Tuesday, 21 August 2012

Penguin no. 1101: A Question of Proof
by Nicholas Blake

The sun has finally abdicated his noonday eminence, unperturbed by dark deeds, fear, or passion. He looks in at the dusty Common Room, where masters are chatting spasmodically, trying without much success to cover up with commonplace this sudden chasm in their lives. The police have quartered the hayfield now and found whatever was to be found, and the hay cart is carrying its normal load...Tiverton, watching them out of the Day Room window, toys with a mental image of death and life, crime and innocence, black and white. Everyone in the school, for that matter, except for a few very young boys who are so small that the whole affair passes over their heads, finds their eyes drawn magnetically to the windows and what lies beyond them

Sometimes it is the trivial details in these old stories which give you a sense of how much things must have changed. In this case it was the odd story of a pencil found near a murdered child, one which the police seize upon as a possible clue to the identify of the murderer as it bears the initials of its owner. But it was not this desire to emboss a mark of ownership upon something as insignificant as a pencil which was interesting, as much as the fact that this one pencil was so recognisable, and seemed to be the only one its owner had. His recent use of it could be recalled with ease by his colleagues, and these reminiscences could be used to identify a very narrow interval of time during which this specific pencil could have been lost. Here are characters who live in a world where pencils are not abundant, mostly identical, and used at random, but instead are easily distinguished and evidently unforgettable. And no one seemed to think that this was in any way odd.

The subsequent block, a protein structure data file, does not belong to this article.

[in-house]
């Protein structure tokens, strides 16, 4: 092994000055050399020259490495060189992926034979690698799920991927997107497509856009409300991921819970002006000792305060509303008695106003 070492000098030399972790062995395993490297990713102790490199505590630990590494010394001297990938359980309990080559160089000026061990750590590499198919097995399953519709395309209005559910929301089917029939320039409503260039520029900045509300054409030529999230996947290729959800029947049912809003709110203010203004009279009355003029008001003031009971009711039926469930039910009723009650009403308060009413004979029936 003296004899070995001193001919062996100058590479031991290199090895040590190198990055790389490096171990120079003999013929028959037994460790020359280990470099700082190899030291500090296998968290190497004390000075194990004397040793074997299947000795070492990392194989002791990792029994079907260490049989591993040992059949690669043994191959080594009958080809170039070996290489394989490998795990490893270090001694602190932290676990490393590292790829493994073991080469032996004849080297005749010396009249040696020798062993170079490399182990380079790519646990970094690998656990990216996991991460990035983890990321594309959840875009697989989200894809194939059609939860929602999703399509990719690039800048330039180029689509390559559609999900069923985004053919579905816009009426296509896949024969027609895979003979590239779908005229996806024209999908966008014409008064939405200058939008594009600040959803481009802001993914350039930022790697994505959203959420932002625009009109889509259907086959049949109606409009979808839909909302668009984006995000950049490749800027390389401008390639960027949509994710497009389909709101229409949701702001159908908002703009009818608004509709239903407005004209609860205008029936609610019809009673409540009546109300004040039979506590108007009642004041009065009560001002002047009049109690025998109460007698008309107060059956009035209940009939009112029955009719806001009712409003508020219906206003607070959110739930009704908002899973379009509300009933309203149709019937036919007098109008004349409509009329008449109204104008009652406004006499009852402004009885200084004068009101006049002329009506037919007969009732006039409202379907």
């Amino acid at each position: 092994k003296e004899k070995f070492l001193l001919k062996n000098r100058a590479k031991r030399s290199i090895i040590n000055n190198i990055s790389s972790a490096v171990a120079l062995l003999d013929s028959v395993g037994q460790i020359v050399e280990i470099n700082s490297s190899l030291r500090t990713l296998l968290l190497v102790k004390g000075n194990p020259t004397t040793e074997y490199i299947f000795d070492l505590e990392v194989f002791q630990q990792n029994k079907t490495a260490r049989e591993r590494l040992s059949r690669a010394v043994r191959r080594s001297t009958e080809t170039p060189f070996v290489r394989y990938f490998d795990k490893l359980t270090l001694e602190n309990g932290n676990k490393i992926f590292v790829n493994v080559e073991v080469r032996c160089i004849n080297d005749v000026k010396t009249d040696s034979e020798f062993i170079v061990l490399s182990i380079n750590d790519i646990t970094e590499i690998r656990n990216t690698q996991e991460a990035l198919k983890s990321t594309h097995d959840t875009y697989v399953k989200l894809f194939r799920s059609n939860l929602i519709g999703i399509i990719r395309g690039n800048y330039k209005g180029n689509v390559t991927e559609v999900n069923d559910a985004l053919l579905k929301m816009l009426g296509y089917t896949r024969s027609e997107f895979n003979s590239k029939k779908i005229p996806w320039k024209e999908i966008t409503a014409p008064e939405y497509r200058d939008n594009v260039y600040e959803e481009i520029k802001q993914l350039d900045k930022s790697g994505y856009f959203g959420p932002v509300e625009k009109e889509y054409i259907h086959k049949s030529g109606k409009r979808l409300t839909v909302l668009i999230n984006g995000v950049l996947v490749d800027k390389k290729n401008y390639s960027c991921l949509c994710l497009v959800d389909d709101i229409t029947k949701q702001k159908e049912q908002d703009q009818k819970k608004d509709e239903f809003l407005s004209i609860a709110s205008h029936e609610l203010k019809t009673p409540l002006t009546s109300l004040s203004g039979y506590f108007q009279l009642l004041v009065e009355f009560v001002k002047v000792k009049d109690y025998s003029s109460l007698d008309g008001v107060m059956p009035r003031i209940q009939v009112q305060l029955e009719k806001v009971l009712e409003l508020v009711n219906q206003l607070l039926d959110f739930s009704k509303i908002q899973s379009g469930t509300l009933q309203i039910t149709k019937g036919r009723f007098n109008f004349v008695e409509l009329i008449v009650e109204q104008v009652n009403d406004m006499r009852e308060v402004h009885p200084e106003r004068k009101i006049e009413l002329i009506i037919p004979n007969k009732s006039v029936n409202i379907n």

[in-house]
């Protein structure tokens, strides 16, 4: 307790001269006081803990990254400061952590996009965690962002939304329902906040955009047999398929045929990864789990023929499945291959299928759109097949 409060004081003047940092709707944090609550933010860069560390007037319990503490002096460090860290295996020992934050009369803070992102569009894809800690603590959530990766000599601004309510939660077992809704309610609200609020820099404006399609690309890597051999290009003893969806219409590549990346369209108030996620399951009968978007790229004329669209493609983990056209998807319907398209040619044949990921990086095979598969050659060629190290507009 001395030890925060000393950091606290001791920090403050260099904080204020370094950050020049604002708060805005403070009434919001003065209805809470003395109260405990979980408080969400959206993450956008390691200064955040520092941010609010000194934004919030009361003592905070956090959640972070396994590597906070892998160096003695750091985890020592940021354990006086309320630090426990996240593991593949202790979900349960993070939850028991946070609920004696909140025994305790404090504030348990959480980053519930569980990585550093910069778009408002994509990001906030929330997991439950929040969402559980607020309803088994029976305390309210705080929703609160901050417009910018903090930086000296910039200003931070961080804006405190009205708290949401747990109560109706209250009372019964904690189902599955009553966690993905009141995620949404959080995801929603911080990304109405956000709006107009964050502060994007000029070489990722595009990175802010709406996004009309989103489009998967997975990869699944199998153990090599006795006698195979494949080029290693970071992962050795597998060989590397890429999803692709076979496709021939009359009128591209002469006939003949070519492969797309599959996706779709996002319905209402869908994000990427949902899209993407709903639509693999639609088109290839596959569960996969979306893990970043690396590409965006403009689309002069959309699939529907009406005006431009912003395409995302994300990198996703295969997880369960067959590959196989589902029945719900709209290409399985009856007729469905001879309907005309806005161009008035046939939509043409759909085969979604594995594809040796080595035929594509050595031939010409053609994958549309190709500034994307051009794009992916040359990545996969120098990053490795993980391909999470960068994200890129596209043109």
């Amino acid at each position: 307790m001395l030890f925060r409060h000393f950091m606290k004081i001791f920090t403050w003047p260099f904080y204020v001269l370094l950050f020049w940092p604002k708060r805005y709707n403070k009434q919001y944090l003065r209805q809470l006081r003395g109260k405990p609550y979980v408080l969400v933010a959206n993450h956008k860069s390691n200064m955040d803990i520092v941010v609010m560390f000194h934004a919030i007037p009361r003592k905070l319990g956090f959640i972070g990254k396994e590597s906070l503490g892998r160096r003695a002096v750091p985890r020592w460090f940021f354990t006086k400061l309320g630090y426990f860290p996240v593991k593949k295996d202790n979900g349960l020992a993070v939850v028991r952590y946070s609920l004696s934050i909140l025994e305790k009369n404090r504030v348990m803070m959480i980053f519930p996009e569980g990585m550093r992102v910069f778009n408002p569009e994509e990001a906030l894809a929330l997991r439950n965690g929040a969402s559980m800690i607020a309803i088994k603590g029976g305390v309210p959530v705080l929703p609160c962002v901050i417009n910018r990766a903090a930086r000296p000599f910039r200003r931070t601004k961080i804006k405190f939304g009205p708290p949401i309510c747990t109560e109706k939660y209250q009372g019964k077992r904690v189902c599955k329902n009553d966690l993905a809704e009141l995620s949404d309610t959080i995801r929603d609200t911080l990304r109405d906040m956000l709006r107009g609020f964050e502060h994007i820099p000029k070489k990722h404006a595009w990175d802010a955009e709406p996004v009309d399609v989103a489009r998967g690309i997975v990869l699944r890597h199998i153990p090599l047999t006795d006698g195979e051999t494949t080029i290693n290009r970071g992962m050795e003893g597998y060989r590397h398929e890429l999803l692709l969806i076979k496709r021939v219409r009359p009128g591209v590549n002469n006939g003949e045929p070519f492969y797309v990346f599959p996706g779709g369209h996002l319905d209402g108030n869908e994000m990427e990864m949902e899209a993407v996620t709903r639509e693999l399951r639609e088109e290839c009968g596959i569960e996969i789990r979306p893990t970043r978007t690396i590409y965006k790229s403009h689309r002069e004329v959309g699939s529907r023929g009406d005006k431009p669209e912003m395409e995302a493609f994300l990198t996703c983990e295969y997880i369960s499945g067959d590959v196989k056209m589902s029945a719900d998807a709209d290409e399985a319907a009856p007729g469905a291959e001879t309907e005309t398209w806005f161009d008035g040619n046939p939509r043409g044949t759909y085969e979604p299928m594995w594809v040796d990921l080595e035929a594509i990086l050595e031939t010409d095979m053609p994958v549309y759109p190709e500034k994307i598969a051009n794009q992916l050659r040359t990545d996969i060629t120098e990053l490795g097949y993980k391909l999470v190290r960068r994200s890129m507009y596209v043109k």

The pencil in question was owned by Michael Evans, a master at Sudeley Hall preparatory school; the murder victim was an orphaned student named Wemyss, the nephew of the headmaster, and a child so obnoxious that he is loathed by boys and masters alike. His body is found early one evening in one of the hay castles temporarily erected for the afternoon sports carnival. He had been strangled and garrotted, a crime requiring some strength, and there seems little doubt that it has been carried out by an adult. And although the headmaster clings  hopefully to his theory of a passing murderous vagrant, the timing seems to suggest the murderer is someone with a detailed knowledge of school life. Unthinkably, it appears that one of the masters is guilty of this crime.

The masters seem a rather diverse collection of individuals. Cecil Day Lewis (who wrote detective novels using the pseudonym Nicholas Blake) seems to have drawn on his years teaching in preparatory schools to inspire a set of brief sketches of the varied types who are drawn to such teaching. Amongst others there is the ineffectual Sims who never stands up for himself and has no way of maintaining discipline in his class; the bore Gadsby whose best days are behind him and who is now, as he ages, slowly going to seed, and the self-obsessed and ambitious Wrench, a gifted teacher who approaches life with an air of defiance on account of his lower middle-class background. The hierarchy amongst their charges seems mirrored amongst themselves; in both groups the weakest ones tend to be despised.